Regional crime lab's newest director is longtime fixture

Thursday, February 3, 2005

In 1973 a freshman at Southeast Missouri State University was contemplating her future. She liked science but didn't think she wanted to be a teacher. In 1986, after working for a crime lab in Gary, Ind., she began working for the Southeast Missouri Regional Crime Lab.

On Jan. 1, Pamela Johnson -- the freshman who decided on a chemistry major in 1973 -- became director of the crime lab. She had been interim director since 2003.

Johnson's ties to the lab run deep. Her father, Weldon Macke, is one of the original committee members who got the lab started in 1969.

The federal government started funding crime labs under pressure from courts who were overloaded with cases brought about by the burgeoning drug culture of the time.

Johnson recalled telling her father over Christmas break of her freshman year that she wanted to major in chemistry. He suggested she take a look at the crime lab on campus he had a hand in getting started.

"I fell in love with it," Johnson said.

Deborah Enderle, an evidence custodian with the Cape Girardeau Police Department for the past six years, worked under Johnson at the lab when she was a student at Southeast. Enderle was glad to hear that Johnson is now the director.

"She's very intelligent and great to work with. She's the only other person who has been there since the beginning. I don't know who better to have there," she said.

Johnson worked closely with former director Robert Briner until he retired. During that time and while she was interim director, Johnson helped guide the lab toward becoming a state-of-the-art facility. Plans are in place to move the university's Law Enforcement Academy under the same roof and to offer autopsies and other pathology now available only in Farmington, Mo.

"Having a regional pathology lab will be beneficial to all law enforcement in the area," said Cape Girardeau County Coroner John Clifton, who recently moved his office to the lab.

Since moving in 2003 into its location at 122 S. Ellis St., a building that was once a tire store, the crime lab has added equipment to aid in crime solving.

The newest piece of equipment at the lab is a $40,000computer-generated machine that quickly and more accurately determines a person's level of intoxication. It was just delivered in December, and Johnson said she has been validating the machine with the intent of having it up and running by the middle of the month.

The machine will be used in conjunction with other automated equipment that determines the level of narcotics in a person's system.

Johnson said most of the funding for the equipment at the lab comes from federal and state grants and from income the lab generates through fees.

The lab can do DNA testing but is waiting for an employee to become qualified as a serologist to fill a vacancy. Until then technologists prepare samples for testing before sending them to the Missouri State Highway Patrol lab in Jefferson City, cutting down on some of the time it takes to get the results back.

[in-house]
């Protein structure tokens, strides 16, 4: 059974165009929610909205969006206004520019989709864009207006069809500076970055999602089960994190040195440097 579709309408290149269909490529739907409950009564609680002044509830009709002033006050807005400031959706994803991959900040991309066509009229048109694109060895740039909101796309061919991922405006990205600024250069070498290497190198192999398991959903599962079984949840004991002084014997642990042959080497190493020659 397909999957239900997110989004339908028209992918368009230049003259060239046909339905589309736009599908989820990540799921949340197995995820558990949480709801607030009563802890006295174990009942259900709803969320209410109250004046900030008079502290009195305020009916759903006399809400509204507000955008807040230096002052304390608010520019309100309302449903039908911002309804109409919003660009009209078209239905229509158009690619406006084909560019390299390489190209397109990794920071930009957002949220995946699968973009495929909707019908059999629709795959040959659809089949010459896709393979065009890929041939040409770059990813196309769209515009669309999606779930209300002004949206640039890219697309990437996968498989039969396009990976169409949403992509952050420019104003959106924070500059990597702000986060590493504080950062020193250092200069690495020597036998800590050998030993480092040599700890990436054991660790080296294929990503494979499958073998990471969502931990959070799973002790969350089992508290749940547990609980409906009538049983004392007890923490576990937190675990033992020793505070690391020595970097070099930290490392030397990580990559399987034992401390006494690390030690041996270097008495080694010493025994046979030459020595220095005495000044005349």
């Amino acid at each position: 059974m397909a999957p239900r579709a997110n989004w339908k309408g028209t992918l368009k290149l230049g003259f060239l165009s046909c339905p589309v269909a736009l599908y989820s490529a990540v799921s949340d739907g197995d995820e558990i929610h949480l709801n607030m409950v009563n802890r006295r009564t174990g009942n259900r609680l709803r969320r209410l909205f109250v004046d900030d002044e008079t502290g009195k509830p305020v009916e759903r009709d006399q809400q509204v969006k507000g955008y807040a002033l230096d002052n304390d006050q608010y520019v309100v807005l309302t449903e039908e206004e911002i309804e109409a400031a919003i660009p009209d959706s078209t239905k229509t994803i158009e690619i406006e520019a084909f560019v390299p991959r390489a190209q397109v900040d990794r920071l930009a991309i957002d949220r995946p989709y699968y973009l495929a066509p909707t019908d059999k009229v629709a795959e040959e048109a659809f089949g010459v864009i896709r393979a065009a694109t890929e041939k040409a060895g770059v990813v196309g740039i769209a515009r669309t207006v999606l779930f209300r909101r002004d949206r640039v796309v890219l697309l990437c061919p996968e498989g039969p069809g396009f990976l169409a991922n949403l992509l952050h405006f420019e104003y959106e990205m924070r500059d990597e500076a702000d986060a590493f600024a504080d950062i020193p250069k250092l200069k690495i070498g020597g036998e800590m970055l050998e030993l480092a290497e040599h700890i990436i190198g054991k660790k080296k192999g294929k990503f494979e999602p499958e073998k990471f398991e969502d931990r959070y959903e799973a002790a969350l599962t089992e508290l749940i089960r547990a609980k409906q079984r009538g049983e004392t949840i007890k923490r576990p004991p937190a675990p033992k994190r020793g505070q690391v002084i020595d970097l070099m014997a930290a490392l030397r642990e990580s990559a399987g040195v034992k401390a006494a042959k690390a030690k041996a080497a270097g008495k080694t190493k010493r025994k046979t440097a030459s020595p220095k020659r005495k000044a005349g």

The lab has equipment that preserves evidence for testing, tests evidence for fingerprints, does ballistics testing and assists in solving homicides, drug cases, burglaries and other crimes.

Enderle takes 15 to 20 cases to the lab each week. The lab is valuable, she said, because it can provide results quickly.

"If we need to determine whether we need to go forward with charges or put somebody in custody or if we have to make sure fingerprints match, I can practically walk across the street and ask them and they are able to do it right away," Enderle said. "If we had to send everything to Jefferson City it would take months to get results."

Currently the crime lab provides services for 90 agencies in 20 counties.

The lab's first location was in a converted three-bedroom house near the university campus.

"They did so much with so little for so long everybody expected them to do everything with nothing," said Steve Sokoloff, Dunklin County prosecutor. He is the president of the advisory council that helps the staff plan future projects and raised money to buy the new location. "... Now they have someplace to really work."

Because of the limited space in the former location, the lab was never accredited by the state. It now has space where technicians can write their reports away from where they conducted the tests -- one of the requirements for accreditation. Johnson plans to get the lab accredited now that it can meet the guidelines. That will help secure more money for another employee or two so the lab can keep up with demand.

As technology advances, the crime lab does its best to keep up.

"I would like to be able to get into where we can have a computer at a crime scene and have experts to work with it," Johnson said.

She noted that in Southeast Missouri only two people are qualified to do computer document recovery. Lt. David James of the Cape Girardeau County Sheriff's Department is one of them.

Having someone qualified to recover computer documents helps solve crimes involving pornography, tracking e-mail and records in drug cases, and solving identity theft.

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